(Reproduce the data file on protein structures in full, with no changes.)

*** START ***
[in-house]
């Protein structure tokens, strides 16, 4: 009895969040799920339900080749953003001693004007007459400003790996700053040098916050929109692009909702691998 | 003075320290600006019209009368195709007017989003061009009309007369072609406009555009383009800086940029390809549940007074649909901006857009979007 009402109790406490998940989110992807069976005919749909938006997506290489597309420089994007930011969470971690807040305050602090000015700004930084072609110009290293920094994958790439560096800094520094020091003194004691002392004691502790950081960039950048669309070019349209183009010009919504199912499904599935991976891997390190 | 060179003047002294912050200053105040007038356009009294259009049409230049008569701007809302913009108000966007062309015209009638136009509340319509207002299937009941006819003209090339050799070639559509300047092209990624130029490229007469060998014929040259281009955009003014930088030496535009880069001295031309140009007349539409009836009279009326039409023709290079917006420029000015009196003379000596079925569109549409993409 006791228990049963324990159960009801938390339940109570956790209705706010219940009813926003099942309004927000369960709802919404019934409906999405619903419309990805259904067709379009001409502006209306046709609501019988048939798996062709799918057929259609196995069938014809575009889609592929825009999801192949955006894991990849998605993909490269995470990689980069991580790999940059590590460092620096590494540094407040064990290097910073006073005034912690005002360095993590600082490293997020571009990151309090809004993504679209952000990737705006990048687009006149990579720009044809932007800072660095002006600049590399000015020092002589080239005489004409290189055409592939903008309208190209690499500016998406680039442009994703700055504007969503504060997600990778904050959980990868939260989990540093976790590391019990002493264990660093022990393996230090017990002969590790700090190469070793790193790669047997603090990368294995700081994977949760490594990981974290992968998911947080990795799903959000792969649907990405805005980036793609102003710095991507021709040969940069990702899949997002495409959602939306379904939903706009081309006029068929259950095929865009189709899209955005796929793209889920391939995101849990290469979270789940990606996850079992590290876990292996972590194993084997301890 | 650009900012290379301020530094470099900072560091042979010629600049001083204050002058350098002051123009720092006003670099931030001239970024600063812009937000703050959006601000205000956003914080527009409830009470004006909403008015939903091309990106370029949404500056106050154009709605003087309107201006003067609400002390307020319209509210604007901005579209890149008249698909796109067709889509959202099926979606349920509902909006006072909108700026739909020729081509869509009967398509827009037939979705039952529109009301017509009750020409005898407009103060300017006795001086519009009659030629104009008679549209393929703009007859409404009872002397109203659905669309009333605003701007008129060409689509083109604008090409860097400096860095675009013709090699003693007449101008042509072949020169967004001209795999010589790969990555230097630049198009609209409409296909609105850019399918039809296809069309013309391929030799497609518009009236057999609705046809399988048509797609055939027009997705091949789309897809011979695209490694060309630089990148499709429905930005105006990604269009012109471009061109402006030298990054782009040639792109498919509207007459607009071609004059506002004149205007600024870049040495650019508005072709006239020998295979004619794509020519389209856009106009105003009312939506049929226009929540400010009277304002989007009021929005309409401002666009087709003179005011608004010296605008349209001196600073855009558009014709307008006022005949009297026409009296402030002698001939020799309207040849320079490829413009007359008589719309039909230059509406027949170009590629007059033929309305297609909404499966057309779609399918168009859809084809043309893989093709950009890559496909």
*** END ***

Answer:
[in-house]
């Protein structure tokens, strides 16, 4: 009895969040799920339900080749953003001693004007007459400003790996700053040098916050929109692009909702691998 | 003075320290600006019209009368195709007017989003061009009309007369072609406009555009383009800086940029390809549940007074649909901006857009979007 009402109790406490998940989110992807069976005919749909938006997506290489597309420089994007930011969470971690807040305050602090000015700004930084072609110009290293920094994958790439560096800094520094020091003194004691002392004691502790950081960039950048669309070019349209183009010009919504199912499904599935991976891997390190 | 060179003047002294912050200053105040007038356009009294259009049409230049008569701007809302913009108000966007062309015209009638136009509340319509207002299937009941006819003209090339050799070639559509300047092209990624130029490229007469060998014929040259281009955009003014930088030496535009880069001295031309140009007349539409009836009279009326039409023709290079917006420029000015009196003379000596079925569109549409993409 006791228990049963324990159960009801938390339940109570956790209705706010219940009813926003099942309004927000369960709802919404019934409906999405619903419309990805259904067709379009001409502006209306046709609501019988048939798996062709799918057929259609196995069938014809575009889609592929825009999801192949955006894991990849998605993909490269995470990689980069991580790999940059590590460092620096590494540094407040064990290097910073006073005034912690005002360095993590600082490293997020571009990151309090809004993504679209952000990737705006990048687009006149990579720009044809932007800072660095002006600049590399000015020092002589080239005489004409290189055409592939903008309208190209690499500016998406680039442009994703700055504007969503504060997600990778904050959980990868939260989990540093976790590391019990002493264990660093022990393996230090017990002969590790700090190469070793790193790669047997603090990368294995700081994977949760490594990981974290992968998911947080990795799903959000792969649907990405805005980036793609102003710095991507021709040969940069990702899949997002495409959602939306379904939903706009081309006029068929259950095929865009189709899209955005796929793209889920391939995101849990290469979270789940990606996850079992590290876990292996972590194993084997301890 | 650009900012290379301020530094470099900072560091042979010629600049001083204050002058350098002051123009720092006003670099931030001239970024600063812009937000703050959006601000205000956003914080527009409830009470004006909403008015939903091309990106370029949404500056106050154009709605003087309107201006003067609400002390307020319209509210604007901005579209890149008249698909796109067709889509959202099926979606349920509902909006006072909108700026739909020729081509869509009967398509827009037939979705039952529109009301017509009750020409005898407009103060300017006795001086519009009659030629104009008679549209393929703009007859409404009872002397109203659905669309009333605003701007008129060409689509083109604008090409860097400096860095675009013709090699003693007449101008042509072949020169967004001209795999010589790969990555230097630049198009609209409409296909609105850019399918039809296809069309013309391929030799497609518009009236057999609705046809399988048509797609055939027009997705091949789309897809011979695209490694060309630089990148499709429905930005105006990604269009012109471009061109402006030298990054782009040639792109498919509207007459607009071609004059506002004149205007600024870049040495650019508005072709006239020998295979004619794509020519389209856009106009105003009312939506049929226009929540400010009277304002989007009021929005309409401002666009087709003179005011608004010296605008349209001196600073855009558009014709307008006022005949009297026409009296402030002698001939020799309207040849320079490829413009007359008589719309039909230059509406027949170009590629007059033929309305297609909404499966057309779609399918168009859809084809043309893989093709950009890559496909």